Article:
Continuing her streak of outstanding releases, guitarist extraordinaire Mary Halvorson once again shows her determination to build upon her unique style as a composer and bandleader. She's taken her septet from 2013's superb Illusionary Sea and added an eighth member, pedal steel guitarist Susan Alcorn, and the resulting music is typical Halvorson: harmonically complex, emotionally compelling, and full of interesting moments worth savoring.
The first thing one notices about Alcorn's presence is the sense of atmosphere she provides. On the third track, "The Absolute Almost," she offers spare, crystalline notes that gradually emerge and then drift away, providing a somber opening to the cut. Then Halvorson herself joins in, with carefully placed notes that emerge in a pensive dialogue with Alcorn to continue the subdued conversation, before a break in which the rest of the band jumps in to take the piece in a dramatically different direction, full of bounce and rhythmic drive. (It's little surprises like these that always make listening to a Halvorson record such an adventure.) Alcorn's role seems to liberate Halvorson's playing, freeing up subtle opportunities for her to contribute to the group as an equal rather than as a dominant voice.
It's also immediately evident how well this group works together as a unit. Drummer Ches Smith and bassist John Hébert have worked as Halvorson's partners for several recordings, to the point that they are an intuitive element of the rhythmic fluidity that is one of her trademarks. Even during the record's more raucous moments, there's never a sense that they're in danger of losing control of the pulse. And the horns are as fabulous as you would expect: with Jonathan Finlayson, Jon Irabagon, Ingrid Laubrock and Jacob Garchik in the lineup, Halvorson has a superlative brass section for her rich compositions, each member equally adept as a soloist or as an ensemble contributor.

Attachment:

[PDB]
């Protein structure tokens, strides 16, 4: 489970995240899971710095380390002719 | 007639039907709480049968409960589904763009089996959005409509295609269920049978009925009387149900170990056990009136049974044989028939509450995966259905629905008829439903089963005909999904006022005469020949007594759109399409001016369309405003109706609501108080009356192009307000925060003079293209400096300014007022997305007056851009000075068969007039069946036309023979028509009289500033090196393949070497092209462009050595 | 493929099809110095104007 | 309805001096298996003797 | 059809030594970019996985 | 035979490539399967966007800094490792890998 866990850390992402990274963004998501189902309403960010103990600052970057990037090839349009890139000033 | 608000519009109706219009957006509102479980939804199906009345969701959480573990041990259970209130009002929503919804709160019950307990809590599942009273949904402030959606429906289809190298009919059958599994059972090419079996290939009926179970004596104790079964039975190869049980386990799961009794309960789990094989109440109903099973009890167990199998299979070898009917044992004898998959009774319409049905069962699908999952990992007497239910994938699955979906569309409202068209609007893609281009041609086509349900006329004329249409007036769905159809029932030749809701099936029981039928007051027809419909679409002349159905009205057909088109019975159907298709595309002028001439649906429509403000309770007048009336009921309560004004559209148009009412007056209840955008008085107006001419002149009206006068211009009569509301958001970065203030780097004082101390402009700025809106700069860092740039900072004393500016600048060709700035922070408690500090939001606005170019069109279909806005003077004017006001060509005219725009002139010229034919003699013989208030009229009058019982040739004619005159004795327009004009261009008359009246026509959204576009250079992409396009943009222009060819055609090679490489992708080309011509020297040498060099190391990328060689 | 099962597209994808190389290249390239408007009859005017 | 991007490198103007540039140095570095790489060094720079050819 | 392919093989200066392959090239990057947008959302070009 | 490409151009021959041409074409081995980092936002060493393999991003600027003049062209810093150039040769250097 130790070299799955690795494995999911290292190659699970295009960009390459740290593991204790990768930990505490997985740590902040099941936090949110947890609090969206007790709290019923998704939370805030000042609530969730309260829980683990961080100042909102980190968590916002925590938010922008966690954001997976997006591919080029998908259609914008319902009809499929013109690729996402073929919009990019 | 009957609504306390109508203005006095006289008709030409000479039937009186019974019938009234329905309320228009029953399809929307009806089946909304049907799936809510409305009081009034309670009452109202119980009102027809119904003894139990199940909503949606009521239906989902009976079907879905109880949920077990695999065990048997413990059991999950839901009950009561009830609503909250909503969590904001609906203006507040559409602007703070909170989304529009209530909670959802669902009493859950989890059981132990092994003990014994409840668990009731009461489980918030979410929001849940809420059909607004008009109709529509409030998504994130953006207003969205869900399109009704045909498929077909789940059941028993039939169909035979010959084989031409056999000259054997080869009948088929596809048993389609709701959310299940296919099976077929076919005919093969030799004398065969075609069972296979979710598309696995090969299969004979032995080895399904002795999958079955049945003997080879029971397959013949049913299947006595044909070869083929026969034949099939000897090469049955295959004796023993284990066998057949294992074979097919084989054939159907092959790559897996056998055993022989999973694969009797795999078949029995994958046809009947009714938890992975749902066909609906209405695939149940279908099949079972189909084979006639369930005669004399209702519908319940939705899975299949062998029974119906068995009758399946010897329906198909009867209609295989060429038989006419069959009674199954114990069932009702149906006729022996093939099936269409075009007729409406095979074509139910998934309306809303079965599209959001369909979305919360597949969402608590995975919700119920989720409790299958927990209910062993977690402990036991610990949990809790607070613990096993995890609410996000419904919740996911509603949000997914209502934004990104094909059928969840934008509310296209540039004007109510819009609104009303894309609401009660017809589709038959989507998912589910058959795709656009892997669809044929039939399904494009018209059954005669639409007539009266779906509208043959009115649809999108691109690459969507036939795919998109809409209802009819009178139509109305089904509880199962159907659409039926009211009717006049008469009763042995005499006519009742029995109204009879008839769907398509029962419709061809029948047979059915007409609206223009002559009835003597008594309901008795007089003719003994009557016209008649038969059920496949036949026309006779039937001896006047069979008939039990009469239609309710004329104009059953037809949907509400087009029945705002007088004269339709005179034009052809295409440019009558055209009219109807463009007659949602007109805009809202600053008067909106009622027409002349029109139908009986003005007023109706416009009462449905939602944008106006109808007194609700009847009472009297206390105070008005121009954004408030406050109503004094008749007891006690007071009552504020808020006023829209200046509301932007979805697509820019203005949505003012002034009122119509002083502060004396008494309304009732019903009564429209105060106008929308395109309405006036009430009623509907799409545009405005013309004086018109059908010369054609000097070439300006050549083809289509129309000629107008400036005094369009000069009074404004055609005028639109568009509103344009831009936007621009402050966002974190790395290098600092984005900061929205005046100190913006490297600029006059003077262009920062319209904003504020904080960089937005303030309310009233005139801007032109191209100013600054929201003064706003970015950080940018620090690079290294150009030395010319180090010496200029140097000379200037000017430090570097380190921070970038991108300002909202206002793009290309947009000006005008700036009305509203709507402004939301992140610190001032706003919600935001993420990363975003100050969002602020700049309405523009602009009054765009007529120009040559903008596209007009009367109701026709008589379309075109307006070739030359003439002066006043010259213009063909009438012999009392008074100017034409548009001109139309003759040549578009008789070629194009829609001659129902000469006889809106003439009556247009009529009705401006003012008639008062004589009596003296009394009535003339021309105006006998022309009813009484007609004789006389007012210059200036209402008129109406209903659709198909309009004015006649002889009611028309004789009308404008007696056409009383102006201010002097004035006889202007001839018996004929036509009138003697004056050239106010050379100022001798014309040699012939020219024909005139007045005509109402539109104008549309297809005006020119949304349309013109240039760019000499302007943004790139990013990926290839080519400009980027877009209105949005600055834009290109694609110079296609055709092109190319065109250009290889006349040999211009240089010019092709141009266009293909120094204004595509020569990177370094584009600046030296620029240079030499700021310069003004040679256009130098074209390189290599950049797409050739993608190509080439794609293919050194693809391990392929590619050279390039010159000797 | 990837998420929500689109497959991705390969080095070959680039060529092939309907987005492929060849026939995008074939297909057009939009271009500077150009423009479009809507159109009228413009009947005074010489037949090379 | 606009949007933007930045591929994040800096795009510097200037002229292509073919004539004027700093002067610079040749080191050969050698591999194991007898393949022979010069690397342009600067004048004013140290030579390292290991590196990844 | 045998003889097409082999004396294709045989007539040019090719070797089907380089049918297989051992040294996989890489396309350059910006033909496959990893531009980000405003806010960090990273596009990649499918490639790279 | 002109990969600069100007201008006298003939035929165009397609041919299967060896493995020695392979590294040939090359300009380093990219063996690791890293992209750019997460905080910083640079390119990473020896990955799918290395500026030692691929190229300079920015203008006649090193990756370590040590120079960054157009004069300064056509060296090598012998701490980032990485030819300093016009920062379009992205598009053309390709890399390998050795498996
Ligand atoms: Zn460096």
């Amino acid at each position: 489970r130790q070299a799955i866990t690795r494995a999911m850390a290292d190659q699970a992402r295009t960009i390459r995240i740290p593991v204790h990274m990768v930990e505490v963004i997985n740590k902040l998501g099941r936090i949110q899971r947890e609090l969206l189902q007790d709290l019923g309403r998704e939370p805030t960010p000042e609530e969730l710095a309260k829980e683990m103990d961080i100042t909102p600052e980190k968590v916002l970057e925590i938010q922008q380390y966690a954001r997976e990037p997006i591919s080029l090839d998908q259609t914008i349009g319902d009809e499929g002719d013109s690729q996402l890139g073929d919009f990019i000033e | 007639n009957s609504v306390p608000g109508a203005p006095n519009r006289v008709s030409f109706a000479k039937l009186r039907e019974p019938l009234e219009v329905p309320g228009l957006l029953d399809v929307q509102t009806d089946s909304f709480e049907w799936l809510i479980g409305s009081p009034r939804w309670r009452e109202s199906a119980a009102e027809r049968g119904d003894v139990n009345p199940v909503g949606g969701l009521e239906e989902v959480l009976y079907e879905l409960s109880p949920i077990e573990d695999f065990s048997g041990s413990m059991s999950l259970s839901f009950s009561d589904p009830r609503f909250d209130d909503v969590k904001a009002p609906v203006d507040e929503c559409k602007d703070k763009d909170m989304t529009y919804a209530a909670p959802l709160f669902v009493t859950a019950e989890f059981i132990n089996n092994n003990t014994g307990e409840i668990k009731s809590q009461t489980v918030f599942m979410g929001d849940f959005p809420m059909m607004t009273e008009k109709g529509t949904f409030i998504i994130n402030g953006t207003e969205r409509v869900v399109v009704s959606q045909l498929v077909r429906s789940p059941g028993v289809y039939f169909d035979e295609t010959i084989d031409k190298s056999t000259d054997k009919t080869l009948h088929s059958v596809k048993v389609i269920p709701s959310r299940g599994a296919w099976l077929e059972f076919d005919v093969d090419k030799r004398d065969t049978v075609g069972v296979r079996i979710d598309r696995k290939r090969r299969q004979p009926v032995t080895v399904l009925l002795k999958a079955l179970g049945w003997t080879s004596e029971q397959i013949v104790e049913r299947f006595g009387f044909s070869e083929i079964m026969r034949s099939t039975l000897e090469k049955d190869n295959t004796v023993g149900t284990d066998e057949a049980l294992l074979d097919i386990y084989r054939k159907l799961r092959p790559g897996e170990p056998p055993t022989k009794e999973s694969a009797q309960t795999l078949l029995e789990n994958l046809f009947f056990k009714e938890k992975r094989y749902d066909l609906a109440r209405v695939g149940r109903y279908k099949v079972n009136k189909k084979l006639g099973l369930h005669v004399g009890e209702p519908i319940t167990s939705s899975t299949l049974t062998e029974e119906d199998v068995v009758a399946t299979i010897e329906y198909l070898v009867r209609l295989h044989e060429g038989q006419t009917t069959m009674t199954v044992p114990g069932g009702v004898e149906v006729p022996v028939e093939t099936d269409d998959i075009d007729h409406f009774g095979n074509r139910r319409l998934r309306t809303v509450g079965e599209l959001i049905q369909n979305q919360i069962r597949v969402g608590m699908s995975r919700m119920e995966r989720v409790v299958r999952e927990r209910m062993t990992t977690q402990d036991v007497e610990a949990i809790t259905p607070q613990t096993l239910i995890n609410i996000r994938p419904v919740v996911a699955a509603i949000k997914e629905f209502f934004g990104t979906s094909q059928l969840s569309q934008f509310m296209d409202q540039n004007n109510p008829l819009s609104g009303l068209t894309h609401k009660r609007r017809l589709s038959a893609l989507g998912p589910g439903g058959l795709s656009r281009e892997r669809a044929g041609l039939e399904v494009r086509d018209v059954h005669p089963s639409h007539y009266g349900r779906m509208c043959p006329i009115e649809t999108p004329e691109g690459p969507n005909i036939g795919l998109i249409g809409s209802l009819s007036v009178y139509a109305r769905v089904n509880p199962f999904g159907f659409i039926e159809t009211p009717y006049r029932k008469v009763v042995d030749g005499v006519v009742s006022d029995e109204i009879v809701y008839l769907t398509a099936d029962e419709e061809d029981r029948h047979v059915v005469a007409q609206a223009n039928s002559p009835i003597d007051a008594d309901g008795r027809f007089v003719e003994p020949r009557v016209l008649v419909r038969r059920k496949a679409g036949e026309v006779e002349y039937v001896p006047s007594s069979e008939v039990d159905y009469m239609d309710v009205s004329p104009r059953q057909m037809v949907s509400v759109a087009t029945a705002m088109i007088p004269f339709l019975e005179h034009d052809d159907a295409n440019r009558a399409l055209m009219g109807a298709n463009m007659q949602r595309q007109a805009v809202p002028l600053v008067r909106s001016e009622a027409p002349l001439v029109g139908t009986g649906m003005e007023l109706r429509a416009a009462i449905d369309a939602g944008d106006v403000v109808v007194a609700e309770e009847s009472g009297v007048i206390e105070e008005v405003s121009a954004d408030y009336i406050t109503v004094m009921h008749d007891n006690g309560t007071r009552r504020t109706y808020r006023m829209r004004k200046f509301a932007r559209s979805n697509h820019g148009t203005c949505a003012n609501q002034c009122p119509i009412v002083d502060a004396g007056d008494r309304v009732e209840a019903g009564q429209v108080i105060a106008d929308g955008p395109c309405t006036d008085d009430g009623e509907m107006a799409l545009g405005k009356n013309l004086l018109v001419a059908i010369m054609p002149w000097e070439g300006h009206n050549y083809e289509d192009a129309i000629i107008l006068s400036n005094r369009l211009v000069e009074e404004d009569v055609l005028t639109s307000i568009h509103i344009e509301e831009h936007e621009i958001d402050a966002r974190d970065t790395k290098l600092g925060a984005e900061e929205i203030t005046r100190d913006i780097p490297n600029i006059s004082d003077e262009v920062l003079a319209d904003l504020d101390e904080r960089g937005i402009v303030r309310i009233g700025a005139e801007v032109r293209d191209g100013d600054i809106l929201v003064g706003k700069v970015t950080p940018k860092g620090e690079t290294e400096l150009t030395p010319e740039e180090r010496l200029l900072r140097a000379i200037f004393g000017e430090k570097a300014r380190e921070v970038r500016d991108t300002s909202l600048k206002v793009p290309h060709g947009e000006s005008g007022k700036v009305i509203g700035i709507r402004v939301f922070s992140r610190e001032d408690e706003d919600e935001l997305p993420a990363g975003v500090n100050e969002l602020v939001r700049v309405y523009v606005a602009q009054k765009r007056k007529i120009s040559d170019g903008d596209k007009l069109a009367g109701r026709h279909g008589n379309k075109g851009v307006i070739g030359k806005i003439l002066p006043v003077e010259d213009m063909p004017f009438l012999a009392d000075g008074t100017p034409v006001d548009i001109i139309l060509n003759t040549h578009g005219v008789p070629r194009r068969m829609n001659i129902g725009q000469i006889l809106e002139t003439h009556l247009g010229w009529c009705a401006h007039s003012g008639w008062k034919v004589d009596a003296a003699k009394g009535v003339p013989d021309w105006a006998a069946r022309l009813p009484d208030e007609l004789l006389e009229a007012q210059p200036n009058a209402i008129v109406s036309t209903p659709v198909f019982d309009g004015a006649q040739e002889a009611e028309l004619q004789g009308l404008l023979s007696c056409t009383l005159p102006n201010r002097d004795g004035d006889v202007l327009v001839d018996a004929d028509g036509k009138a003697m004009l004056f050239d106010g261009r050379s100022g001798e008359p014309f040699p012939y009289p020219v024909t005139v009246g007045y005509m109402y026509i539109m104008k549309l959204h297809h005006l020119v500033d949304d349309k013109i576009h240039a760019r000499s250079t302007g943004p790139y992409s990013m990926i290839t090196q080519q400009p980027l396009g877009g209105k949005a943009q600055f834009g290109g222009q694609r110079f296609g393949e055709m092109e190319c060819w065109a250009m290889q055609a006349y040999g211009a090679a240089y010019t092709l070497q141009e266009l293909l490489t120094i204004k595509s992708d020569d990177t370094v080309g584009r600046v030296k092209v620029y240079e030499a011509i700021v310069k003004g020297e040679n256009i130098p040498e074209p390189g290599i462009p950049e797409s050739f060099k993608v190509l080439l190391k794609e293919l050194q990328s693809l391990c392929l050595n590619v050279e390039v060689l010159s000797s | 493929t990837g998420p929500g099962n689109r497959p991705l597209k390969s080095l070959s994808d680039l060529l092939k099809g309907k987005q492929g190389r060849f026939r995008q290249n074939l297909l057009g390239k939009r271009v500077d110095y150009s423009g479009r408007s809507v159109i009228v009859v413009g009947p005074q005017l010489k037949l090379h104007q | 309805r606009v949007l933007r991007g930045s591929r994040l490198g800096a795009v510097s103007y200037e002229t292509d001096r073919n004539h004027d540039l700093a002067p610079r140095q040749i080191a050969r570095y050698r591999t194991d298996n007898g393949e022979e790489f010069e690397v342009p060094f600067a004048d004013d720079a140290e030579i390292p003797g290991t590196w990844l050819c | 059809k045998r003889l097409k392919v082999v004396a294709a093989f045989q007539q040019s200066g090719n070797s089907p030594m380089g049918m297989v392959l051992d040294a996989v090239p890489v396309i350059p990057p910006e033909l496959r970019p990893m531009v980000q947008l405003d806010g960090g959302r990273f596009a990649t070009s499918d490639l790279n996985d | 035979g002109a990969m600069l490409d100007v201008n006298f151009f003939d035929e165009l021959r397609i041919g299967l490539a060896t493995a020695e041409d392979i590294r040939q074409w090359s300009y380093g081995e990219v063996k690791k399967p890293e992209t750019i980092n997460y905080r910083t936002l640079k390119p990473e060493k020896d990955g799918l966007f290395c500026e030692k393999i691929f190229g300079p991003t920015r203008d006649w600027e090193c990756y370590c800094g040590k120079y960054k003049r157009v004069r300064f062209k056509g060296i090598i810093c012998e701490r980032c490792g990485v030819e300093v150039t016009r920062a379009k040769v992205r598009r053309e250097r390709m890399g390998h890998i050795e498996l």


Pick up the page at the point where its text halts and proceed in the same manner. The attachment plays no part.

Perhaps the most engaging aspect of the recording is its strong emotional core. Listening to the opening of the record, "Spirit Splitter," and the jubilant horn interplay that propels the track, it is clear that this is music to be enjoyed, not simply admired or respected. Whether we are taken down a path of exultant cacophony or melancholy musings, with Halvorson as our guide it is sure to involve her irresistible melodic sensibility. I'm sure Halvorson's next installment in her impressive catalog will continue to surprise and astonish, but in the meantime she's given us another exceptional record to celebrate.
Spirit Splitter (no. 54); Away With You (no. 55); The Absolute Almost (no. 52);
Sword Barrel (no. 58); Old King Misfit (no. 57); Fog Bank (no. 56); Safety Orange
(no. 59); Inky Ribbons (no. 53).
Mary Halvorson: guitar; Susan Alcorn: pedal steel guitar; Jonathan Finlayson:
trumpet; Jon Irabagon: alto saxophone; Ingrid Laubrock: tenor saxophone; Jacob
Garchik: trombone; John Hébert: bass; Ches Smith: drums.
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